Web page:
You know how I feel about making dinner an event in your home. I’m a firm believer in getting everyone around the table together for dinner to reconnect with each other, discuss the day’s events, and to nourish our bodies with good home-cooked food.
A few weeks ago I talked about the importance of learning how to set a proper table. Today, I’m going to talk about something else that makes sitting down to a meal an enjoyable experience. Today we’re talking table manners.
My children were taught how to behave at the table from the time they were in their booster seats, so they naturally grew up knowing what to do and what not to do at the table.
This might not seem like a significant life skill to some people, but I believe that it is.
Think about it. How quickly can someone be turned off by a person chewing loudly with their mouth open in a formal dinner setting? It drives me up the wall when someone reaches over my plate to grab something at the table, rather than asking for me to pass it to them.
If you have children around your table, you have lots of time to train them in dinner table etiquette.
Teaching table manners to pre-schoolers.
It’s never too early to start teaching the basic stuff, like washing your hands before going to the table and sitting down on your chair to eat. Those things can start being drilled into a child as young as 2. Between then and kindergarten age, here are some other basic table manners you can start to teach:
• Say please and thank you
• No toys at the table
• Ask to be excused from the table
• Set your napkin in your lap and use it when wiping your face
• Thank the person who cooked the meal
• Use utensils to eat
• Take small bites
• No running around or yelling during dinner
For children at the higher end of this age bracket, they can be taught to say nice things about the foods they like and to not make a fuss about the foods they don’t like.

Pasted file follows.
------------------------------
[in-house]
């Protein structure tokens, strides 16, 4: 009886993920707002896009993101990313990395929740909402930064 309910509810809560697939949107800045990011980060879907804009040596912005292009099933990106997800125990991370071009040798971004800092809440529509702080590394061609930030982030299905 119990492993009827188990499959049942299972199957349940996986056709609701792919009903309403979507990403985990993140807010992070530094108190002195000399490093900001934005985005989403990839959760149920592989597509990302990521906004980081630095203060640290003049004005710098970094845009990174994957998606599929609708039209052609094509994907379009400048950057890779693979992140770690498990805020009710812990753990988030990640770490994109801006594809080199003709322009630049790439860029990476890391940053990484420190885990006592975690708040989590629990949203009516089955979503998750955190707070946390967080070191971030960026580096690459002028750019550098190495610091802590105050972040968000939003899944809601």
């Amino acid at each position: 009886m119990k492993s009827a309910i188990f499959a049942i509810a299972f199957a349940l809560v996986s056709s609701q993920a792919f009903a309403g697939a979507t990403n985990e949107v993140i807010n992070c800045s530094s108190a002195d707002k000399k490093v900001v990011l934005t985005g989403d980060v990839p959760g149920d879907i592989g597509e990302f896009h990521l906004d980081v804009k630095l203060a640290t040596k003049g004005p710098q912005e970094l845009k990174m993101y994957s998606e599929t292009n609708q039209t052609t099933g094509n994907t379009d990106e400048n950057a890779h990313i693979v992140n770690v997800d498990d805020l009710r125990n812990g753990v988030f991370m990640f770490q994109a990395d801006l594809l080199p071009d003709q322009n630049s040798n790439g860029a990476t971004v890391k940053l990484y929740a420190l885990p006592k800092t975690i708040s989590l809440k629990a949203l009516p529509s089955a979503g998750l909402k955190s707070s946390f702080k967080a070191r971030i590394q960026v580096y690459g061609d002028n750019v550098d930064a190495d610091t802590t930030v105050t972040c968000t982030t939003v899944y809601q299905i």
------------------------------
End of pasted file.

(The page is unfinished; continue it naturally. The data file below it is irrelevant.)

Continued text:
Teaching table manners to grade-school children.
A child at this age should automatically wash their hands before sitting down at the table and they should already be sitting nicely at the table, and saying please and thank you. But now it’s time to teach some more adult table manners:
• Don’t slurp
• Use a knife and fork to cut food
• Chew with mouth closed
• Don’t reach over a fellow diner’s plate
• Wait until everyone is served before starting to eat
Include children in discussion around the table and make sure your child knows that you’re interested in hearing about their day.
When they have these manners down as children, it’s really just a matter of refining them through young adulthood.
Comment on their good manners when you find they’re using them. Your praise goes a long way.
Teenagers should already have these basic table manners down, but please make sure there’s a “no phones at the table” rule in place. Lead by example! Everyone should wait until dinner is over before returning to their mobile device.
What is your biggest dinner etiquette pet peeve? Come tell us on Facebook.